It might be the right time for the developer. The company lost $121 million in its most recent quarter, a loss equal to $0.40 per share. Total revenue was down $6 million, with adjusted revenue up $4 million. For the full year, Electronic Arts Inc. (NASDAQ:EA) expects a loss of $0.98 per share, up from the $0.97 it predicted previously. Since the company’s digital strategy is currently its saving grace, it will likely continue to recognize its consumers’ gravitation toward mobile gaming.
Unlike Google Play, which prohibits gambling apps, Zynga’s move in the U.K. made it clear that Facebook Inc (NASDAQ:FB) was willing to consider them. In the U.S., the social media giant has much to gain from accepting mobile apps into its store.
Although Facebook Inc (NASDAQ:FB) had a stellar second quarter, app install advertisements are a huge source of revenue for the company. An app install ad displays on a user’s newsfeed to encourage downloads. If gambling apps move forward, Facebook Inc (NASDAQ:FB) may benefit from the competition for consumer dollars.
Revenue for the social media site was up a full 53% to $1.81 billion, thanks largely to its increasing use of mobile ads. Revenue from these ads represented nearly half of all of the site’s advertising revenue for the quarter, a result of the company finally working out flaws in its ads as daily active usership continuing to climb. Analysts called it the best quarter the company has had since going public.
The average street estimate for 2013 is $0.57 per share, with Wall Street predicting $0.78 per share in 2014. A move toward online gambling could further cement its mobile advertising revenue stream, giving the company consistent earnings year after year.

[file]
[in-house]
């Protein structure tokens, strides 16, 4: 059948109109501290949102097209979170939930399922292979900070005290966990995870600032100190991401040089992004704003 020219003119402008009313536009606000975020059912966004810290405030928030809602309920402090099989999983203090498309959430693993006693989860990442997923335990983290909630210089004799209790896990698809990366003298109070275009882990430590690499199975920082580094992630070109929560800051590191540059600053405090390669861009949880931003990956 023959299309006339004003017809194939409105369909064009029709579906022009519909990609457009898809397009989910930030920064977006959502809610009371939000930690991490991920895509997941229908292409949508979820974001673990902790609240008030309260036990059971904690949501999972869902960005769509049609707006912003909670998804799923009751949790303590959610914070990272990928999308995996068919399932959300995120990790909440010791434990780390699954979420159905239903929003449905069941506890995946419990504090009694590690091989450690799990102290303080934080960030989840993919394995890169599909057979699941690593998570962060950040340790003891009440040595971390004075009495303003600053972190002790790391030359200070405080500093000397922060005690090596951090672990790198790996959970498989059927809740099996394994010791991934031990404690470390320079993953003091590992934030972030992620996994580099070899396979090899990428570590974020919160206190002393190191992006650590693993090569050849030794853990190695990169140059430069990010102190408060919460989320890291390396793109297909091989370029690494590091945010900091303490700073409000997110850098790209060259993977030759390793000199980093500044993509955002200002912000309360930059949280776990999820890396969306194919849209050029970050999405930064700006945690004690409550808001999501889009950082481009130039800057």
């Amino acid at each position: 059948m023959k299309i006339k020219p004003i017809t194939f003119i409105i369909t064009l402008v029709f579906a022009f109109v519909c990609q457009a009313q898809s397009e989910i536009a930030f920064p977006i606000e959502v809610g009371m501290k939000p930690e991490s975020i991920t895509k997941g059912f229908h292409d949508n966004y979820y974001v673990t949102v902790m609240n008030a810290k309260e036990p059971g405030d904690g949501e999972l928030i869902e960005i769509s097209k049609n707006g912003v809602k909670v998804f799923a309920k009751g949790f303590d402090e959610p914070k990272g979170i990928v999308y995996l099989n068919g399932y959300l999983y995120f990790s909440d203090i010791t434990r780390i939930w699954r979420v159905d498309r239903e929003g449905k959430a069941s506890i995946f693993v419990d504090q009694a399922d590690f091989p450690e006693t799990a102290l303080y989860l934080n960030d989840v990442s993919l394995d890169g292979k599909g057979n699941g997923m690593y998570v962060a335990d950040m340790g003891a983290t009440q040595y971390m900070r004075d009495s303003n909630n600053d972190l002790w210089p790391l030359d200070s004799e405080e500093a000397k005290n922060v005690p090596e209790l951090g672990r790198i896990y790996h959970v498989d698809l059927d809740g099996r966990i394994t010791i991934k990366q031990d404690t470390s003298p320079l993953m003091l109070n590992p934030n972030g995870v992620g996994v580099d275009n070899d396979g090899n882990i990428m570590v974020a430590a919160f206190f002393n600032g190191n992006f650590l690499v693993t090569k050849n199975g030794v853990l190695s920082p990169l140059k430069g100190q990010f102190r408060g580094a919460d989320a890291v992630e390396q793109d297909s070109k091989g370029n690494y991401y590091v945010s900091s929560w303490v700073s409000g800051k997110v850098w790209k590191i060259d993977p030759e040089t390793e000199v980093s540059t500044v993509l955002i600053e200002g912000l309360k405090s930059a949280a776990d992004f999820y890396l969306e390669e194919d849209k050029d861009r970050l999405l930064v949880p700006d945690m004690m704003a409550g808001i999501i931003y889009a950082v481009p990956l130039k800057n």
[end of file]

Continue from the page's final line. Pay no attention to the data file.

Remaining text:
While regulatory hurdles in America make mobile gambling difficult for developers, experts are predicting those restrictions may weaken. In fact, California, Nevada, and New Jersey are all considering altering their restrictions. Look for Zynga to eventually team up with Facebook Inc (NASDAQ:FB) to launch gambling apps as these restrictions change; even if the company chooses to keep gambling overseas, however, U.S. shareholders will benefit from their success.
Stephanie Faris has no position in any stocks mentioned. The Motley Fool recommends Facebook. The Motley Fool owns shares of Facebook. Stephanie is a member of The Motley Fool Blog Network — entries represent the personal opinion of the blogger and are not formally edited.
The article How Online Gambling Could Save These Companies originally appeared on Fool.com is written by Stephanie Faris.
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